Re-Marketing yourself to find that new job

By Crystal Britt
Finding a job in today's market can be daunting whether you've been laid off or just want to try something new.  When you pull out the old resume it's probably going to need more than just a good dusting, likely a good sprucing.
The Career Center in Cape Girardeau is a very busy place.  Traffic is way up with a huge increase in December as more than 2200 people sought help.
"It's been a long process the last 3-4 months," said Eric Eakins. He started at the Career center and landed at Mers Goodwill, a service that helps people find jobs.
"A lot of times we have a tendency to wrap our whole self image up into our vocation and when that vocation is ripped away, we feel lost," said Terry Williams. Williams is a case manger for Mers Goodwill. He helps clients re-discover themselves.
"One of the things we do is help them say, 'What am I good at now and how do I market myself to say? I put things into boxes...no that's not what I did,'" said Williams.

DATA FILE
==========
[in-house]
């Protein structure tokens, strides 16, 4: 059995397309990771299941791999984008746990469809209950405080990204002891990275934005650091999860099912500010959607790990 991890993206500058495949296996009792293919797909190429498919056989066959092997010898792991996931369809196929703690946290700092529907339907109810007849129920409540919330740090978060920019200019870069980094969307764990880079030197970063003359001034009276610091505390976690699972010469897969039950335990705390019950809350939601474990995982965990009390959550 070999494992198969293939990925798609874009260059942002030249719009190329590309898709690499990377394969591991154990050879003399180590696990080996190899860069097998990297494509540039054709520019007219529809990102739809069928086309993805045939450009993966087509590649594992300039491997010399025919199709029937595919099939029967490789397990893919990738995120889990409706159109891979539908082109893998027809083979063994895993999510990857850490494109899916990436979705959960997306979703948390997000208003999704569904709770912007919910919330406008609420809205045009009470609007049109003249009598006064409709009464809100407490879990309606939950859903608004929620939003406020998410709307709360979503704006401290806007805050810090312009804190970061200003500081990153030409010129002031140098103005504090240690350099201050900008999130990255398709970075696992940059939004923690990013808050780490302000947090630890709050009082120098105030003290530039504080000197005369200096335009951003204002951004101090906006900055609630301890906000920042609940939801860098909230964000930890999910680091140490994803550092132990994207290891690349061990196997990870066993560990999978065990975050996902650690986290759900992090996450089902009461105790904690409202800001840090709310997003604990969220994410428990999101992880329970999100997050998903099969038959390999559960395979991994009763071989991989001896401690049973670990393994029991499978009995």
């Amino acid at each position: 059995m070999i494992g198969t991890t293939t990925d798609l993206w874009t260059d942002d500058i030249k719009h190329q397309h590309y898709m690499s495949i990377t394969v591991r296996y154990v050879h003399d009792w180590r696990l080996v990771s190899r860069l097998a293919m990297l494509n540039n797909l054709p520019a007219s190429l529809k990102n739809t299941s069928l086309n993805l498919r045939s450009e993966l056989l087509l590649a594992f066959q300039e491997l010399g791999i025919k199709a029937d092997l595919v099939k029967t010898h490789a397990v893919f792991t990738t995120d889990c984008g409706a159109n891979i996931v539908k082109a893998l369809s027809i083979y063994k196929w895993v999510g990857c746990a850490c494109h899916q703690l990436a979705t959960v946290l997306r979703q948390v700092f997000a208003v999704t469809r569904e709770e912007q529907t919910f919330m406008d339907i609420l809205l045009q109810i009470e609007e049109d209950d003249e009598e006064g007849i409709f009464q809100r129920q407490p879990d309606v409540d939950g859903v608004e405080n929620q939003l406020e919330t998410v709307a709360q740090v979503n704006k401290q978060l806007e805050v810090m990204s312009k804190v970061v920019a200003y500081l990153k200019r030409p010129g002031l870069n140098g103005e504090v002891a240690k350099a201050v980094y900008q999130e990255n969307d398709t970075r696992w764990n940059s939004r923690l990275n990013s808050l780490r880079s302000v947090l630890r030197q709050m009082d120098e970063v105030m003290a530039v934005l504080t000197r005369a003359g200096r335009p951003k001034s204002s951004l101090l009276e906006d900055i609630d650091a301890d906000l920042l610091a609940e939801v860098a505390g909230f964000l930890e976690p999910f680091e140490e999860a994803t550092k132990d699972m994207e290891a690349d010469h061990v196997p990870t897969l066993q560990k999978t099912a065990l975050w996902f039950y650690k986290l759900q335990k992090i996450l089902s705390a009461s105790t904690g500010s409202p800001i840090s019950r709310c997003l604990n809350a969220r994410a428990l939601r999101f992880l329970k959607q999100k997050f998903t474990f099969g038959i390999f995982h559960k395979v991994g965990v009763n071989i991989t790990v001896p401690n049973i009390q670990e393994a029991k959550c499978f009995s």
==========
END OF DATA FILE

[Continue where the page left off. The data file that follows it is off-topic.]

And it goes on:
So when you're preparing that resume, think outside the box.  Maybe at that factory job you also supervised so headline that.
Cindy Beussink learned that lesson first hand.  She once worked at K's Merchandise in Cape Girardeau as a human resources manager.
"I worked with K's, and when they closed the store down I found out about this place," said Beussink. 
She now works a different position, at the very place (Mers) that helped her after she lost her job.
"I think my skills with being able to work with people and be very accurate with details helped me get this job," said Beusssink. 
Another tip for building that resume, experts say is to remember it's not about you.  There's a lot of competition out there and you need that prospective employer to notice you...like show them how you'll save or make them money. 
And, you've heard it before...network network network. Get out there and get your name out.
"Lots of times you've just got to stay at it day after day after day," said Williams. 
That type of persistence paid off for Eric Eakins.
"As of Monday I start a new job," he said.
He's living proof, that job is out there.
The Career Center is not an unemployment office, but yet a source of training and help for job seekers and it's free. 
Find out more at the Missouri Career Center website